Taipei-Accepting President Tsai Ing-wen's (???) appointment as her new premier is a huge gamble for Tainan Mayor Lai Ching-te (???) but a step he needs to take if he wishes to advance his political career, scholars said Tuesday.
Tsai that day appointed the Tainan mayor as premier, replacing Lin Chuan (??), who announced that he will step down a day earlier. The changeover is expected on Friday.
The 57-year-old Lai is widely regarded as a rising star in the Democratic Progressive Party (DPP), who won his second term as Tainan mayor in 2014 with 72.9 percent of the vote, the highest vote gain in a mayoral election since Taiwan lifted the martial law in 1987.
Asked to comment why Tsai had picked Lai, National Sun Yat-sen University political science Professor Liao Da-chi (???) said he is apparently the only card left for the president.
Lin has been under heavy fire from within the DPP ever since he first took office, and Tsai had to find someone to replace him sooner or later.
Lai, a rising star within the DPP and the leader of the party's largest New Wave faction (???), was originally seen by Tsai as a threat for her re-election campaign in 2020.
To lower the threat, while at the same time showing goodwill to the faction, especially with upcoming elections, including the 2018 municipal elections and the 2020 presidential election, Tsai, who is suffering from a dropping approval rate, had no choice but to pick Lai, Liao told CNA.
Echoing Liao's view, National Taiwan Normal University political science Professor Fan Shih-ping (???) said the president needs someone with a high approval rating to serve as a "reliever" for her administration.
Lai is apparently the most popular political star for the time being and appointing him as premier will definitely help to raise the Tsai administration's low approval rating, Fan told CNA.
On the other hand, if Lai fails to perform well as premier, he will not become a threat for Tsai in 2020, Fan added.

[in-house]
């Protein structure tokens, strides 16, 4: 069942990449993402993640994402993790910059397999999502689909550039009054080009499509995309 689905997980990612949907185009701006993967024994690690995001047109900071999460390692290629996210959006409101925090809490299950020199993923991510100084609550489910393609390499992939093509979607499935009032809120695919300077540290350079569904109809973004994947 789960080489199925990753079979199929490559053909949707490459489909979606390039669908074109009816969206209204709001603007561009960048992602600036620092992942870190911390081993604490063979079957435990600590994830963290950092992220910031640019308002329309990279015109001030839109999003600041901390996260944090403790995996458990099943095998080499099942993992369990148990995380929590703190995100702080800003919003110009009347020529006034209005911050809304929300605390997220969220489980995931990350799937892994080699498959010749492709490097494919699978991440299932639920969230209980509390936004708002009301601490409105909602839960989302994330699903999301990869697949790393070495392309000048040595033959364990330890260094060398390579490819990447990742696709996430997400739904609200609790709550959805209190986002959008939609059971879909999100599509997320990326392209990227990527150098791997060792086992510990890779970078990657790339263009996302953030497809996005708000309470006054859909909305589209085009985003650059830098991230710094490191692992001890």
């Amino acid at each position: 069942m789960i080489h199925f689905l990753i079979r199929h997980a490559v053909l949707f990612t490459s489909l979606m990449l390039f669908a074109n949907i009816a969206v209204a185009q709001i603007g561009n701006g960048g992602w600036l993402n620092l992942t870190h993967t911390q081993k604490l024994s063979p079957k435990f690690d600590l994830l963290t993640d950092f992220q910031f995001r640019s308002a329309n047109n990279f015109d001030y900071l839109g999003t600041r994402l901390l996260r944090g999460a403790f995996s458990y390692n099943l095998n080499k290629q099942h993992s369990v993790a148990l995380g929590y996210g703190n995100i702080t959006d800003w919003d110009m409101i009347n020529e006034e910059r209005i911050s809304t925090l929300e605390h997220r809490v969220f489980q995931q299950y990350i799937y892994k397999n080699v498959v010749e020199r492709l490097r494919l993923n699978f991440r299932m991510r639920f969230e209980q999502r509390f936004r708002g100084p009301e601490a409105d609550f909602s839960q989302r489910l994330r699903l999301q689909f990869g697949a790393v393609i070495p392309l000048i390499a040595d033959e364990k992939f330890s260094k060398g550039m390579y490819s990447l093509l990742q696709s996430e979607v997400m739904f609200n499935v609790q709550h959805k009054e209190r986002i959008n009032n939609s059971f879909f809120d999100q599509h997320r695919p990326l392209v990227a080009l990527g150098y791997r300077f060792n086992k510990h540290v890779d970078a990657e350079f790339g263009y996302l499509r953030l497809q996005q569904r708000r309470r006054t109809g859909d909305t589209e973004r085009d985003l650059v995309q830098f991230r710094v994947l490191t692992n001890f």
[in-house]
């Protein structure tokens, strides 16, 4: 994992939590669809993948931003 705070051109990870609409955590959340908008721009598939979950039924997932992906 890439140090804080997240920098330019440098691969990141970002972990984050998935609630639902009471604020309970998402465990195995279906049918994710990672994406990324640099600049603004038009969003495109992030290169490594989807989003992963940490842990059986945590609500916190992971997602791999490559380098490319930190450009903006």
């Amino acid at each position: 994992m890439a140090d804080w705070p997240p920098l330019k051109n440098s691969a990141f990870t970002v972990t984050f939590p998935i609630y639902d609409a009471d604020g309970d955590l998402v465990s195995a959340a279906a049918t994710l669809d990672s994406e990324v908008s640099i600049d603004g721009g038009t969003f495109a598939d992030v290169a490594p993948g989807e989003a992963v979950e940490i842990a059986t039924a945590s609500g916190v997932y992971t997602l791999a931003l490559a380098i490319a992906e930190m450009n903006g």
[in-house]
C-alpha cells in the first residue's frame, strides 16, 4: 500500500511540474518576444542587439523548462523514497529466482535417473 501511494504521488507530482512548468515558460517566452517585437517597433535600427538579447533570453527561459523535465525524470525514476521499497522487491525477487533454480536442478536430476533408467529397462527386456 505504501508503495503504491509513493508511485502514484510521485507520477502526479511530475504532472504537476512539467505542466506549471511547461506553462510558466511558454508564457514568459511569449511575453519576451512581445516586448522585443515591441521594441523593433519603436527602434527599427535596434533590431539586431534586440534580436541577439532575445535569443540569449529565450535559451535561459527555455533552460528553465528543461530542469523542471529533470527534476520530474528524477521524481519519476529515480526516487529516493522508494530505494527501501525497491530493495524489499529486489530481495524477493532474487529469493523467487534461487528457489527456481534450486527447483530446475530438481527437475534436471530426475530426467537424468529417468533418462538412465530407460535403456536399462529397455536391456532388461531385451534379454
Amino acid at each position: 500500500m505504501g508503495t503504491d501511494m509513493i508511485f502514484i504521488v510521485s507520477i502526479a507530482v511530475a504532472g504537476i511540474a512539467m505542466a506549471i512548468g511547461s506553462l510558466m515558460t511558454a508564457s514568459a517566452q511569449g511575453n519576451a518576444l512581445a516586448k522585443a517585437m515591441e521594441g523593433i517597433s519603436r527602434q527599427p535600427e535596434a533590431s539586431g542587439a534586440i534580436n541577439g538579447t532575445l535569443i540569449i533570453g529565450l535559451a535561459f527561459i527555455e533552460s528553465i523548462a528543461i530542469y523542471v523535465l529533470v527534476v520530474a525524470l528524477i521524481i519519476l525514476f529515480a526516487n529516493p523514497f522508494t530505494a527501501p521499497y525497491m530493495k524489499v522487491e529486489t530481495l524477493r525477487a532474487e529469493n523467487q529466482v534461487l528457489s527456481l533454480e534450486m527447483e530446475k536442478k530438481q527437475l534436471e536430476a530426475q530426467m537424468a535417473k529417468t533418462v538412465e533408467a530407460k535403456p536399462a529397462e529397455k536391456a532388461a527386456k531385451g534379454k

Meanwhile, from Lai's point of view, his second term as Tainan mayor will expire next year anyway.
He urgently needs to find a new position to continue his political career if he wishes to pursue a higher position, Fan noted.
It would be a high-risk gamble if he chooses to represent the DPP in mayoral elections in Taipei or New Taipei.
Even if he ultimately wins a mayoral election, he would certainly face the dilemma again of whether to leave his mayoral role prematurely to run for the presidency in 2020, Liao noted.
"Premier is his apparent and only choice," Liao said.
It is a gamble, since apparently, most of the premiers before him did not have a bright political future after serving in the post, the professor said.
But as a "golden child" in politics for so many years, Lai must have the confidence that he will not end up like his predecessors, she noted.
Fan, meanwhile, said that Lai's acceptance of the premier's job is meant to differentiate himself from other politicians who aspire to the presidency in the future, such as Taichung Mayor Lin Chia-lung (???) and Taipei Mayor Ko Wen-je (???).
Serving as premier will give him an advantage to compete with these political stars, Fan said.
"It is a gamble and a risky step for Lai, but all politicians who wish to advance further need to have the guts to take a gamble sometimes," Fan said.
For a person who is hugely confident of himself, Lai definitely believes he is on the winning side, Fan said, adding that this is why Lai has accepted Tsai's invitation to serve as her next premier.
The 57-year-old Lai was a physician at National Cheng Kung University Hospital in Tainan before entering politics in the 1990s. He won a seat in the National Assembly in 1996, and two years later, he secured a seat in the Legislative Yuan as a member of the DPP.
He was then subsequently re-elected three times in 2001, 2004 and 2008. In total, he served 11 years as a legislator, and was rated the best lawmaker four times in a row by the Taipei-based Citizen Congress Watch.
Source: Focus Taiwan News Channel